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(OBQ08.23) A professional baseball player develops acute hand pain after fouling off a pitch. He is tender over the hypothenar eminence and has paresthesias in the ring and small fingers. Which radiographic view is most likely to reveal the pathology? Review Topic

QID: 409
1

PA wrist

2%

(46/2550)

2

AP wrist in ulnar deviation

4%

(108/2550)

3

Lateral wrist

5%

(123/2550)

4

Carpal tunnel

88%

(2251/2550)

5

Scaphoid

0%

(11/2550)

ML 1

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PREFERRED RESPONSE 4

(OBQ11.130) A 24-year-old racquetball player presents after accidentally striking his racket against the wall during a match two months ago. He is tender to palpation over the hypothenar mass, and his pain is aggrevated by grasping. A radiograph and CT scan of his wrist are shown in Figures A and B. Which of the following treatment methods has been definitively shown in the literature to have a favorable outcome, and a high chance to return to pre-injury activities in patients with this injury? Review Topic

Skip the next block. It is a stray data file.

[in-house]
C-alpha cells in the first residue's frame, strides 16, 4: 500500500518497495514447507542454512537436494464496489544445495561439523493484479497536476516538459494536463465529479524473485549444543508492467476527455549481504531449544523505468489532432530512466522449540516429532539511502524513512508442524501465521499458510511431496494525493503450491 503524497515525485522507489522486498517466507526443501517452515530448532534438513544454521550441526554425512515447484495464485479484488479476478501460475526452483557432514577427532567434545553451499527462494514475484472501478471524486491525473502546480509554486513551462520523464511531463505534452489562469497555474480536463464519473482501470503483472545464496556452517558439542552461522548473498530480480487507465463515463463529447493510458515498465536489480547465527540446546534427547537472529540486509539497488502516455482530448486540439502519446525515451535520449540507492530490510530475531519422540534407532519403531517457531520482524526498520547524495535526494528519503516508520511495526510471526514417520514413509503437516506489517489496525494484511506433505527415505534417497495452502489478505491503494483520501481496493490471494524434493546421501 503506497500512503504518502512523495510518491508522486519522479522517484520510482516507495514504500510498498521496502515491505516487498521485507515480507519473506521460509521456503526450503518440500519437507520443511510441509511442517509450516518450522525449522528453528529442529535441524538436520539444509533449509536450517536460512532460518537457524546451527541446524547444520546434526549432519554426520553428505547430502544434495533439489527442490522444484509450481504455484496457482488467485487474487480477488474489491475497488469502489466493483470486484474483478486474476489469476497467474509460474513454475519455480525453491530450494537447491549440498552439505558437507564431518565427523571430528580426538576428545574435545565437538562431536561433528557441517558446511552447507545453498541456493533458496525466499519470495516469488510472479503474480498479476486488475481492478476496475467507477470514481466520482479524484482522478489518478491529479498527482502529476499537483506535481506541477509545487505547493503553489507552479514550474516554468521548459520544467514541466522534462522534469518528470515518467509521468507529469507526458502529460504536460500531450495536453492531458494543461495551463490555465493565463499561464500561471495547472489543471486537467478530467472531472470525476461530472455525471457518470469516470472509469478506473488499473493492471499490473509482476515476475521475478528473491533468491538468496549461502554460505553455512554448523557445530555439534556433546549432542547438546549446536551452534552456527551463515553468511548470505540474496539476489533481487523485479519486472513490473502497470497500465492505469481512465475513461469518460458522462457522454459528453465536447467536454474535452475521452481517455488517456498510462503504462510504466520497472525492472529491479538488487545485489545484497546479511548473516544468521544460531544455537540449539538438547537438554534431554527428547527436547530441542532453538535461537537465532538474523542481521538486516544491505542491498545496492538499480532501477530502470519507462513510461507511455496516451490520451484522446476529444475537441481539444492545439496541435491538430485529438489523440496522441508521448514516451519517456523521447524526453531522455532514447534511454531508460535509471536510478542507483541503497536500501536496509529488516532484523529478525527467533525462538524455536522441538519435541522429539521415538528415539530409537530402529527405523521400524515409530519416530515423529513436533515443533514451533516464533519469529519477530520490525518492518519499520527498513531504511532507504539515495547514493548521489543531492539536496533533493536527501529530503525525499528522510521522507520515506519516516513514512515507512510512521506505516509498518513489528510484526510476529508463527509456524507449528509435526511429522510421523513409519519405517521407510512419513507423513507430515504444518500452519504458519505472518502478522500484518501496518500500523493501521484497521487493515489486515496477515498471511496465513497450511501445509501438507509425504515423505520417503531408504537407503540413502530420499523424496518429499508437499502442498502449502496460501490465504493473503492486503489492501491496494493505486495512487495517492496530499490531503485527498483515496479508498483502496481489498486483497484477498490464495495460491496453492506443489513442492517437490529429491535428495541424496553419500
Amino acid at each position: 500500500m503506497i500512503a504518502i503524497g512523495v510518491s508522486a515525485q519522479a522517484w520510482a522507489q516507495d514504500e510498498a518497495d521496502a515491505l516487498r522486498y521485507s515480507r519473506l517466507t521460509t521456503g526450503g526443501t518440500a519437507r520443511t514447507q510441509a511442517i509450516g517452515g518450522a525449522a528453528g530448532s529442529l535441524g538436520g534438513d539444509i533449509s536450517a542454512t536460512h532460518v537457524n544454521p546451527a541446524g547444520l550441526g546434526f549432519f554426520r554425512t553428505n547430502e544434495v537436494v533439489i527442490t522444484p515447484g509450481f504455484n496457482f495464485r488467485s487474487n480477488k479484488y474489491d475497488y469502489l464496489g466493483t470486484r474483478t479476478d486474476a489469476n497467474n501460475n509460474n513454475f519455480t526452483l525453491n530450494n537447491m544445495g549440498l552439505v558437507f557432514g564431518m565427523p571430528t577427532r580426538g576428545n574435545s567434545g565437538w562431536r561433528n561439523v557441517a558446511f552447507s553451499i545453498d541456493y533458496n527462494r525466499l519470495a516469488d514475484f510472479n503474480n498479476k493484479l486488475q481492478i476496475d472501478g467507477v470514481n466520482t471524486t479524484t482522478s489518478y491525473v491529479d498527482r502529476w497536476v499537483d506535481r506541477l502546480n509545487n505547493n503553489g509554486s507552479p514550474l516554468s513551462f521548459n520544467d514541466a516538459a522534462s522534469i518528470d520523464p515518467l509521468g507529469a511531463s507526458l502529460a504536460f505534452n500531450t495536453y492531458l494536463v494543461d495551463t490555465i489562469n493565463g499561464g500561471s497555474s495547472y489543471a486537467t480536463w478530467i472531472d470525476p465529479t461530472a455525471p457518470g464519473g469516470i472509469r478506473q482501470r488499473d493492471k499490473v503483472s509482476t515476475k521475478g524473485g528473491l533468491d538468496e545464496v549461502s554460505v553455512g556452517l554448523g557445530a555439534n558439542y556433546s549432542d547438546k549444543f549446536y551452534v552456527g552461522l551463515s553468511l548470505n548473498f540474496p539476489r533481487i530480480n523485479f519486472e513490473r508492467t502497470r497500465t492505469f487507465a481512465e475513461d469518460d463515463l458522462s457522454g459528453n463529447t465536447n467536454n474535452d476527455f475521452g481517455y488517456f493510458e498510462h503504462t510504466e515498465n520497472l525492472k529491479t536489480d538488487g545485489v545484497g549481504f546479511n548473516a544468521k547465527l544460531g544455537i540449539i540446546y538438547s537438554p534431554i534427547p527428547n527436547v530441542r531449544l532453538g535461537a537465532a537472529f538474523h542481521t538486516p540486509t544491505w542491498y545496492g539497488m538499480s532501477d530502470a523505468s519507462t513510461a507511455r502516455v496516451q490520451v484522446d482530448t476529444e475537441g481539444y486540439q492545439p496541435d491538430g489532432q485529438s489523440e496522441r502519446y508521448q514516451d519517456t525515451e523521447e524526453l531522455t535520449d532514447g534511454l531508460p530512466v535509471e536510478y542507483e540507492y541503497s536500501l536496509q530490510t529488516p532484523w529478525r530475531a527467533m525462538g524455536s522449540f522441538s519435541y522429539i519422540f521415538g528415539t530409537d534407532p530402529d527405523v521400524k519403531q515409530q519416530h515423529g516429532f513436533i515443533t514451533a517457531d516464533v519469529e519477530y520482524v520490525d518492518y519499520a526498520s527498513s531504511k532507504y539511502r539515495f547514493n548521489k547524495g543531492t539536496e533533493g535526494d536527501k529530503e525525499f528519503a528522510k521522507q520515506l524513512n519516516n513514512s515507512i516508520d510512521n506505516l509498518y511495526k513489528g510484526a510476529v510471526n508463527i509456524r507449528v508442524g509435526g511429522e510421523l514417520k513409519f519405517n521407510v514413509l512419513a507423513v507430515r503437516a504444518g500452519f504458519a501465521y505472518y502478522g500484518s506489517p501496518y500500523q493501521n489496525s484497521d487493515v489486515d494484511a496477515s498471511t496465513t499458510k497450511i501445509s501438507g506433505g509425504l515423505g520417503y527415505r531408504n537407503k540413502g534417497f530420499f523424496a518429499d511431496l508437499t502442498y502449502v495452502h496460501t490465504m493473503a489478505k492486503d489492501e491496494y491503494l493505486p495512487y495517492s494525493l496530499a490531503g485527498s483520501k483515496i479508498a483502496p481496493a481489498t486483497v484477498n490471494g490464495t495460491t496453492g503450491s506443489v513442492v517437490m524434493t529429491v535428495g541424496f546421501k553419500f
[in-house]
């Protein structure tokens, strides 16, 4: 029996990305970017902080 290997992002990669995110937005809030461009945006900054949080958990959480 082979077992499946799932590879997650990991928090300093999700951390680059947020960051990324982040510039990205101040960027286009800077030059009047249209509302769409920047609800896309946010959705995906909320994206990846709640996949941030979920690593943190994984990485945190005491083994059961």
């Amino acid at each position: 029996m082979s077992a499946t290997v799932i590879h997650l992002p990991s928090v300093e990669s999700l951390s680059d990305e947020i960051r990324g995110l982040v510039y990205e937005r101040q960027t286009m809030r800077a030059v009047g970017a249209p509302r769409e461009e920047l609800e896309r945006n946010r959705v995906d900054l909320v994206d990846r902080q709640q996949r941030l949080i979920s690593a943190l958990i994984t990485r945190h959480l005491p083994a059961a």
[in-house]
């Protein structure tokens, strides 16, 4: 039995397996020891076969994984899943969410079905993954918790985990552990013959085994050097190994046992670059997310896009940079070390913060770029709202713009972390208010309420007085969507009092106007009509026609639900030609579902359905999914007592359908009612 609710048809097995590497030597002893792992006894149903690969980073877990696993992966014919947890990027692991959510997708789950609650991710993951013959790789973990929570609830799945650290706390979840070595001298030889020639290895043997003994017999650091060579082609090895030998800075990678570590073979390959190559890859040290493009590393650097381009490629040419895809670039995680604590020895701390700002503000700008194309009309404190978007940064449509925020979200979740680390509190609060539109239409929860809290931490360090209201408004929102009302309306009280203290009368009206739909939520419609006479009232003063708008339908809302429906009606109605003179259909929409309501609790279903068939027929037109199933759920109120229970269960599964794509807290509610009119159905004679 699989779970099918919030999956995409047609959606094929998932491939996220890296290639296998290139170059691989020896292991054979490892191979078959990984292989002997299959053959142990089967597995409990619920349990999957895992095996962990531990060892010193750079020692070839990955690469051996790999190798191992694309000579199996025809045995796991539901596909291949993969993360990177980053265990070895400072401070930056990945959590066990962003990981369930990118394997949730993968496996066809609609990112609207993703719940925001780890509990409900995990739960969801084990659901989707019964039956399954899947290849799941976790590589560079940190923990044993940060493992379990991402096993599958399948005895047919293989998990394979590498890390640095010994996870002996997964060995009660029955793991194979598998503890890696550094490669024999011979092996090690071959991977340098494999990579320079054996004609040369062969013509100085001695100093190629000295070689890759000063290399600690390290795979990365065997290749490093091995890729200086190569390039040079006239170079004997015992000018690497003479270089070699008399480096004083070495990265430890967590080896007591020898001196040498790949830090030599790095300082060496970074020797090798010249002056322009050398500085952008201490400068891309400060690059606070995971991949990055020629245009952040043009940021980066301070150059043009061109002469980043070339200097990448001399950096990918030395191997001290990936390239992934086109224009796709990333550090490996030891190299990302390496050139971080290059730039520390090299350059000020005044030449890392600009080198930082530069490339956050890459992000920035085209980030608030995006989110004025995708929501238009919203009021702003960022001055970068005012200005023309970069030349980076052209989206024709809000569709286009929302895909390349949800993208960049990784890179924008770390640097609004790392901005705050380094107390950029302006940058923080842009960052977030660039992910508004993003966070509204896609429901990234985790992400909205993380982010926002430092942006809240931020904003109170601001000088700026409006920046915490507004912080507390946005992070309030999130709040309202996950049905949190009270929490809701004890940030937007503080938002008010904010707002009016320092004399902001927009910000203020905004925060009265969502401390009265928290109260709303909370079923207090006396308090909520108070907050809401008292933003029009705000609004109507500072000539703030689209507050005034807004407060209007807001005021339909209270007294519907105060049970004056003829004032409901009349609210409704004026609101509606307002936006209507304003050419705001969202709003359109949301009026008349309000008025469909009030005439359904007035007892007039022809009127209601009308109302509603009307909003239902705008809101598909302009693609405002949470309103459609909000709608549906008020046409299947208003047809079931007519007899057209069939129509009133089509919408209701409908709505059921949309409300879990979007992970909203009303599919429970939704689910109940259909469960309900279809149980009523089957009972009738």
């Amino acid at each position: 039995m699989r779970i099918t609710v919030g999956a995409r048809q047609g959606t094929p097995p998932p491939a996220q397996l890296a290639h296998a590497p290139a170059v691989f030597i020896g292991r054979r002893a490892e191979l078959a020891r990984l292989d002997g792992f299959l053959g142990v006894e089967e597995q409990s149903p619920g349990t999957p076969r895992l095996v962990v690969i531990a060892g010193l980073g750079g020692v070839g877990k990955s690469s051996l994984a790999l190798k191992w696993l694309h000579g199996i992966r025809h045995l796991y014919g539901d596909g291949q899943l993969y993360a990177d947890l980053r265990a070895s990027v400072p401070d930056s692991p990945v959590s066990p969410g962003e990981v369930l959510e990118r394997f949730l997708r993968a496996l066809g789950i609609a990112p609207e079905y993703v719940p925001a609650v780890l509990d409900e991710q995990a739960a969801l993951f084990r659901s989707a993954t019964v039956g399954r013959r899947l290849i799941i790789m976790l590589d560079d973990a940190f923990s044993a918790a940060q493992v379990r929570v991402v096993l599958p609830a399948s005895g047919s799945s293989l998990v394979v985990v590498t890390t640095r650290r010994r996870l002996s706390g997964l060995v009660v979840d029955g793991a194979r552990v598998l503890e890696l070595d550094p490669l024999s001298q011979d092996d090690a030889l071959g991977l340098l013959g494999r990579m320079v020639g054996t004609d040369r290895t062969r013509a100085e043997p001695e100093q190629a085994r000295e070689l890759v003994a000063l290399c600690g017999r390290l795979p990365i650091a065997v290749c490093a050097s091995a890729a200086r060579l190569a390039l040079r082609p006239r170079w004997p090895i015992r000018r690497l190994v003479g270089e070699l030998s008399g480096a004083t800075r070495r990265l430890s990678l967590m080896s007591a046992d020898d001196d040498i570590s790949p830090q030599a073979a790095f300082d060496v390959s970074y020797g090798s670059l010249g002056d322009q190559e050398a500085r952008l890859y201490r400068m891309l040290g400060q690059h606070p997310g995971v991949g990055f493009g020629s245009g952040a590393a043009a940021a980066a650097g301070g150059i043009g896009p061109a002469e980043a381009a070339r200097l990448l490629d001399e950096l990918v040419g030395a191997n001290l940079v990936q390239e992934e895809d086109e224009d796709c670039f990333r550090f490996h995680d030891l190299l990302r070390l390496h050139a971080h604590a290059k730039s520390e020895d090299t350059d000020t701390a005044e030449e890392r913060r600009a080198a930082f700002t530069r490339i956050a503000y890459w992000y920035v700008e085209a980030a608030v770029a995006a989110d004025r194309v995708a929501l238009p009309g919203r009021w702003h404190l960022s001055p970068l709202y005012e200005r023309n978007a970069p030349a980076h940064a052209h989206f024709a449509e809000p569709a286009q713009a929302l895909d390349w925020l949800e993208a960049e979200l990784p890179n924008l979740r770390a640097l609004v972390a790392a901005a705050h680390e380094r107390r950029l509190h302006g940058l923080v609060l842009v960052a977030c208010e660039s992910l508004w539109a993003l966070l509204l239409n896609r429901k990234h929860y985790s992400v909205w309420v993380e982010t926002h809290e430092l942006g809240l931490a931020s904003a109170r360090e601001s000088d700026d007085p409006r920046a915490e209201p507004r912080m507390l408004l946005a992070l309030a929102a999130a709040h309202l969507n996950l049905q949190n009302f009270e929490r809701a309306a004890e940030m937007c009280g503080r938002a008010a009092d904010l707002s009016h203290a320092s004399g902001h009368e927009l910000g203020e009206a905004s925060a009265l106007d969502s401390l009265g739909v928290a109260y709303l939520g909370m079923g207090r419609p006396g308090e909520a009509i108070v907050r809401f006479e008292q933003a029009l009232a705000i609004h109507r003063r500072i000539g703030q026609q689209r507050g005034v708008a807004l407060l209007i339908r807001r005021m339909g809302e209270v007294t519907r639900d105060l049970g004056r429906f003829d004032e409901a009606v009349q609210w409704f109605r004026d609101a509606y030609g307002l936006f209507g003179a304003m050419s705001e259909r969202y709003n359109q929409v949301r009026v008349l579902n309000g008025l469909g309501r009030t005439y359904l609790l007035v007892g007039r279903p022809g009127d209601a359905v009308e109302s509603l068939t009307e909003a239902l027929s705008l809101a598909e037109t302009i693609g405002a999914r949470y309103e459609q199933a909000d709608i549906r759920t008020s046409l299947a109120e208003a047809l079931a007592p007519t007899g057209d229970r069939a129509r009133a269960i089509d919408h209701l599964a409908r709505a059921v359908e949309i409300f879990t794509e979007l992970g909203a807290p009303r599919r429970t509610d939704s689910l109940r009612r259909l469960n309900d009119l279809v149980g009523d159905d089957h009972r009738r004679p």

QID: 3553
FIGURES:
1

Activity restriction and continued monitoring

3%

(114/3318)

2

Open reduction and internal fixation

3%

(111/3318)

3

Casting for 6 weeks, followed by physical therapy

6%

(197/3318)

4

Corticosteroid injection and immediate return to play

0%

(11/3318)

5

Surgical excision

86%

(2868/3318)

ML 1

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PREFERRED RESPONSE 5

(OBQ04.21) A 24-year-old professional baseball outfielder reports persistent pain in the hypothenar region when batting for the past year. His CT scan is shown in Figure A. What is the recommended treatment? Review Topic

QID: 132
FIGURES:
1

pisiform excision

2%

(37/1962)

2

hook of hamate excision

92%

(1804/1962)

3

carpal tunnel release

0%

(6/1962)

4

decompression of Guyon's canal

0%

(9/1962)

5

open reduction and internal fixation

5%

(90/1962)

ML 1

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PREFERRED RESPONSE 2
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CASES (1)